4 Reasons Why Your Air Conditioner Is Blowing Lukewarm Air
Posted on: 17 August 2018
There's no worse time for your air conditioner to malfunction than right in the middle of summer. If your air conditioner isn't working properly, your house could get warm and stuffy, and you could even see other side effects, like moisture accumulation inside the home. Your air conditioner plays a critical role in your home's well-being, so any potential issues should be addressed immediately.
One of the most frustrating air conditioner issues is when air is coming out of the vents, but it isn't cold. No matter how low you set the thermostat or how hot it gets outside, the air from the vents never seems to cool. There are a few things that could cause this to happen. Some are simple and easy to fix while others are more complex. Below are a few issues that may cause your air conditioner to blow lukewarm air.
1. Your thermostat is set to on. Often, the simplest cause is the most likely one. Before you call an HVAC company, check your thermostat. Is the fan set to on or auto? If it's set to on, the unit will blow air at all times, even if it's not hot outside. If the temperature in the home is below your set temperature on the thermostat, the unit will simply blow air that hasn't been cooled. Change the thermostat to "auto" and then the unit will only blow cool air when it's needed.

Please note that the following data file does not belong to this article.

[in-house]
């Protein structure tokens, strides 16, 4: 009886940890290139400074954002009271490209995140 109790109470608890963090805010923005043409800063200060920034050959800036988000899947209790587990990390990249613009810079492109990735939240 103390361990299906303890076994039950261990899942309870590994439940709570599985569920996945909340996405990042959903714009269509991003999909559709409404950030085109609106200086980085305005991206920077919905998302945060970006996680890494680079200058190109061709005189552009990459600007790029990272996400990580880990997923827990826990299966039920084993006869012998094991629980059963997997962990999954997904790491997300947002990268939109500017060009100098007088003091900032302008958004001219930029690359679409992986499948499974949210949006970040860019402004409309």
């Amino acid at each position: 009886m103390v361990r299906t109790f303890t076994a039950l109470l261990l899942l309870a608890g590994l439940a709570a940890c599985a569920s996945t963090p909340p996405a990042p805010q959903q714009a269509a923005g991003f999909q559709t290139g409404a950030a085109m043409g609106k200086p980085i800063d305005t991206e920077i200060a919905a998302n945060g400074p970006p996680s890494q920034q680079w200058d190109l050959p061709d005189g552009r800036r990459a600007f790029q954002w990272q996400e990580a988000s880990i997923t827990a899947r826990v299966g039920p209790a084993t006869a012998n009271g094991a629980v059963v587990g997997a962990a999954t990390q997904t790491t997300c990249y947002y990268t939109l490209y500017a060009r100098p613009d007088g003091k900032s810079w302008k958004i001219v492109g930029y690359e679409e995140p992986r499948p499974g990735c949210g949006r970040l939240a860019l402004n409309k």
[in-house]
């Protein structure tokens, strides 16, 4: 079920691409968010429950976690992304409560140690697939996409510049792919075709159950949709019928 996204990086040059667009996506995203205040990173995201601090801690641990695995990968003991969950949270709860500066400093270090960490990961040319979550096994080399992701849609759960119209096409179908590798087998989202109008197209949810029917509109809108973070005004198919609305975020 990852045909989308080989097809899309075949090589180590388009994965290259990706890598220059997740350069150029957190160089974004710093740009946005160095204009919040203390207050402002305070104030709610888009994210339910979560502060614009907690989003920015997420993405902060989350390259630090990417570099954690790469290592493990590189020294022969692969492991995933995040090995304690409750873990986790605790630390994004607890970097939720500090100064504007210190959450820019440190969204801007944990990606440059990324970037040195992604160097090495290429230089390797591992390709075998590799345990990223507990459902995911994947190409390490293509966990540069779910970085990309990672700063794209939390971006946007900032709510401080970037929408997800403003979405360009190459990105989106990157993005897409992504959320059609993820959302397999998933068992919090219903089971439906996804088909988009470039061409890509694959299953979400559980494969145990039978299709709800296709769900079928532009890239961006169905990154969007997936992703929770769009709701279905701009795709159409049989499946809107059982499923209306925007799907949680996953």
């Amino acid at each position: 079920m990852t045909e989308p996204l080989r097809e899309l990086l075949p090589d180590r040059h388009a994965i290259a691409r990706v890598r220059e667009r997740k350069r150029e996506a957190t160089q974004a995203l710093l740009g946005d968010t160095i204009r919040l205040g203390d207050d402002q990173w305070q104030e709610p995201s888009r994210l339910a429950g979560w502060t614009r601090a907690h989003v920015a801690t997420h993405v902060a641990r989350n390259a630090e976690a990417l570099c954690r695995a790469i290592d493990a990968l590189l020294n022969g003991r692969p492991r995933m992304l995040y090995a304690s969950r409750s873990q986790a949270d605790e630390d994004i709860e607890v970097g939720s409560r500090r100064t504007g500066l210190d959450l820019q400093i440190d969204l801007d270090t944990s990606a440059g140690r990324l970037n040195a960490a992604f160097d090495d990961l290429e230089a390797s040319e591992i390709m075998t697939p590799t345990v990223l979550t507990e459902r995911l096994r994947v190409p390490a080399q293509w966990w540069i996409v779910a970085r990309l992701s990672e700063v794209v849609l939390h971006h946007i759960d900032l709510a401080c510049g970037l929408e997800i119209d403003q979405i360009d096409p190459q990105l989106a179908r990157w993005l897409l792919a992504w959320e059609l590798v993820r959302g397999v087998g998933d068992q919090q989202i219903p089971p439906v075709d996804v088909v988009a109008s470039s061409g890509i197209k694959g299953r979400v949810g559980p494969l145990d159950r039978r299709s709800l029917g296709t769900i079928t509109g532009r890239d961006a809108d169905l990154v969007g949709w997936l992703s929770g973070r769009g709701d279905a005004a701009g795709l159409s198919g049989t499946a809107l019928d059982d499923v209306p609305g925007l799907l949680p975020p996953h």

2. The filter is dirty. This is another common cause of non-cooled air blowing from the air conditioner. The filter catches dirt from your air. However, if the filter gets too dirty, it blocks air flow and reduces the amount of cool air that flows back into your home. If you notice that the overall air flow from the vents is weak or that ice is forming on your unit, you probably need to change your filter.
3. The condenser or compressor is broken. Both of these parts are critical to your unit's operation. The condenser removes warm air from your home's air. The compressor pushes cold air back into your home. If either of those breaks, you'll have warm air coming through your vents. An HVAC service can inspect your unit and determine if your compressor or condenser is broken.
4. Your unit is low on refrigerant. Your air conditioner relies on a chemical called refrigerant to remove heat from the air and push cool air back into your home. Technically, an air conditioner should never be low on refrigerant. However, it can happen if there is a leak in your unit. An HVAC service can refill your refrigerant to temporarily fix the issue, but they'll also need to find and repair the leak for a permanent solution.
Ready to get your air conditioner back into shape? Check out a website like http://www.robinsonheatingandcooling.com/ today to learn more.Share